And then on to two vintages of Trebbiano d'Abruzzo (the 98 and 95) from Valentini who makes this (and a red wine) that are very sought after and sell for many times what one pays for the more basic wines for which the region is famous. Very deep, straw-in-the-sun character from (I suspect) a lengthy spell in barrel. Fascinating stuff, although it's amazing how much one can pay for a wine made from Trebbiano, but perhaps it is just that, in the end, terroir and the maker are more important than grape variety. I could worry that quite a lot of the interest comes from its upbringing and I will drink a bottle properly at some point to decide what I make of what is at least rather good wine.
We started on reds with a rather nice old bottle of 1976 Spanna from Berteletti (contained in one of those funny squat bottles that must predate the invention of wine racks). Keeping with the Piedmont theme we drank two vintages of Dessiliani's Caramino: the 1971 in lovely condition, like a fine old Barolo and the 1990 Riserva which has gone down hill since I last tasted it in 1998. On this rather slender evidence, I feel the quality might have dropped here between the two vintages.
The 1979 Riserva was the star in a line-up of Brunellos from Lisini which also included a slightly faded 1978, and the prestige bottling Ugolaia from 1994 - a splendid effort from a weaker vintage. Lisini are a Brunello estate I would like to know a bit better, and remembering I have a few bottles of the 1989 in my cellar, I opened one a week or so later: very fine indeed, ripe yet dry and stylish. An estate to be aware of.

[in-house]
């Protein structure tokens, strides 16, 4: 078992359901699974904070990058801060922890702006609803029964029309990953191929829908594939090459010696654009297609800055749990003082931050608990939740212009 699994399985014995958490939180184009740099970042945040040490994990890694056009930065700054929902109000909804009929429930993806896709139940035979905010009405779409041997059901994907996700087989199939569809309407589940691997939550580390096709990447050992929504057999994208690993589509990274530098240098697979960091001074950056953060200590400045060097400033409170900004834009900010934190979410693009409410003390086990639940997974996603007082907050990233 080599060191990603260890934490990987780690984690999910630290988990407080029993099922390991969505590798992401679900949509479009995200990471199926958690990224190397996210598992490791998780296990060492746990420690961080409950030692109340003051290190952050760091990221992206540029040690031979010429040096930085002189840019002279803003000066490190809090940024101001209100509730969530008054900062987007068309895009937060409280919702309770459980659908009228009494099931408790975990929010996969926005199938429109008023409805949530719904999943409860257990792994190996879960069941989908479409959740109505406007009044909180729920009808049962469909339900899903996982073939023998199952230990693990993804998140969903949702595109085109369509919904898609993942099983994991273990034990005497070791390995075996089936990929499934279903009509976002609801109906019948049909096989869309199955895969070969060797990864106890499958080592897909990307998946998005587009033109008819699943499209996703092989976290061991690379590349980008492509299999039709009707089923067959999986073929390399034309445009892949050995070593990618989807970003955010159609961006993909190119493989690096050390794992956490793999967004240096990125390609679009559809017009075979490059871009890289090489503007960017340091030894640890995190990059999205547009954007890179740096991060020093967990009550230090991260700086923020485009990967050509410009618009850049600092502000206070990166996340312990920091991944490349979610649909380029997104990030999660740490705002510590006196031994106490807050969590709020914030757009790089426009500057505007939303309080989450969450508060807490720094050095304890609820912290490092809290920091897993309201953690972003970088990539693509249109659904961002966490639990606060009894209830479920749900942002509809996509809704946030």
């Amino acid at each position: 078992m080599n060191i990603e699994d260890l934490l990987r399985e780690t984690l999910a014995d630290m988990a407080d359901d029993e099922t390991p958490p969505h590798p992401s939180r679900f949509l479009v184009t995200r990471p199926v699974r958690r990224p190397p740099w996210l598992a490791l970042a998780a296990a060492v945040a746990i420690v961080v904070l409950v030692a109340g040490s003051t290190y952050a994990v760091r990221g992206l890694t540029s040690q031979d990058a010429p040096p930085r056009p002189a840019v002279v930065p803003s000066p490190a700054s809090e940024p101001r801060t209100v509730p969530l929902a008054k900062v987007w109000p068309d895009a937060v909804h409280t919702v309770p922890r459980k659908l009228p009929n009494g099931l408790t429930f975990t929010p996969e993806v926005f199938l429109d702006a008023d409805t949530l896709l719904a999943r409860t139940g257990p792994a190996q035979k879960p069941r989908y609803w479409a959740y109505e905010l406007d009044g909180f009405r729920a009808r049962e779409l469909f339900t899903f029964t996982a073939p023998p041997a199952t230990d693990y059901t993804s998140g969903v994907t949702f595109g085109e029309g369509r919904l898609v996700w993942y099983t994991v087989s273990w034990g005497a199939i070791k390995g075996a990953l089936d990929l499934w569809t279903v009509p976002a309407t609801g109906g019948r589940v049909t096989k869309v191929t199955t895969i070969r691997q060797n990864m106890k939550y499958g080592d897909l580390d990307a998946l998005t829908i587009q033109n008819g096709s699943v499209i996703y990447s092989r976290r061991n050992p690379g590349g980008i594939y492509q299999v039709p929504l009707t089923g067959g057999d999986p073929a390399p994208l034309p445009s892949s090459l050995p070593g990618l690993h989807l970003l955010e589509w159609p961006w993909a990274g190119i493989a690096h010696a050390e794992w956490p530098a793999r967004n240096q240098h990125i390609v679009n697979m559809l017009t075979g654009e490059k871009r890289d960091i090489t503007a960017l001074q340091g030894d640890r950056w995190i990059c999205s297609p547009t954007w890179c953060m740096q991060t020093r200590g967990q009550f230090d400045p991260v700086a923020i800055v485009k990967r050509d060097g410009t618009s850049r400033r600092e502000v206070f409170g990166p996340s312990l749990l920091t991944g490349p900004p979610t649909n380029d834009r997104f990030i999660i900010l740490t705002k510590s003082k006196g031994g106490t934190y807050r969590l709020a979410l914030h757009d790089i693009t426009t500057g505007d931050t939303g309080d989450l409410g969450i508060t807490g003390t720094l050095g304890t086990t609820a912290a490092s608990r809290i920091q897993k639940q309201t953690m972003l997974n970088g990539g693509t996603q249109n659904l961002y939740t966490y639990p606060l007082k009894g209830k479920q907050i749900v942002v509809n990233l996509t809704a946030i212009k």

Sylvio (who cooked us a fantastic meal) then very generously opened a bottle of Soldera's Casse Basse Brunello 1997 Riserva which left me speechless - the palate is quite compact now but the texture is so creamy and the wine such a marriage of concentration and balance that it is surely six stars in the making.
And so to stars of Valpolicella - a rare chance to compare Recioto from Quintarelli and Dal Forno. The former's 1980 still quite spritzy with lifted cherry fruit - fantastically individual stuff that is great despite being so easily drinkable. Dal Forno's 1997 on the other hand is a brooding monster with dense cherry fruit. It needs some time in cellar to open out and it will be great in its way. On the other hand, I don't find this producer's wines so easy to drink - they are loaded with new oak (which of course they carry very gracefully) and a bit humourless.
Finally, we had a nonvintage Barolo Chinato from Capellano, made like Vermouth by adding herbs to (rather good, I suspect) base wine. I really liked this and it did work remarkably well with chocolate - not something that many wines do.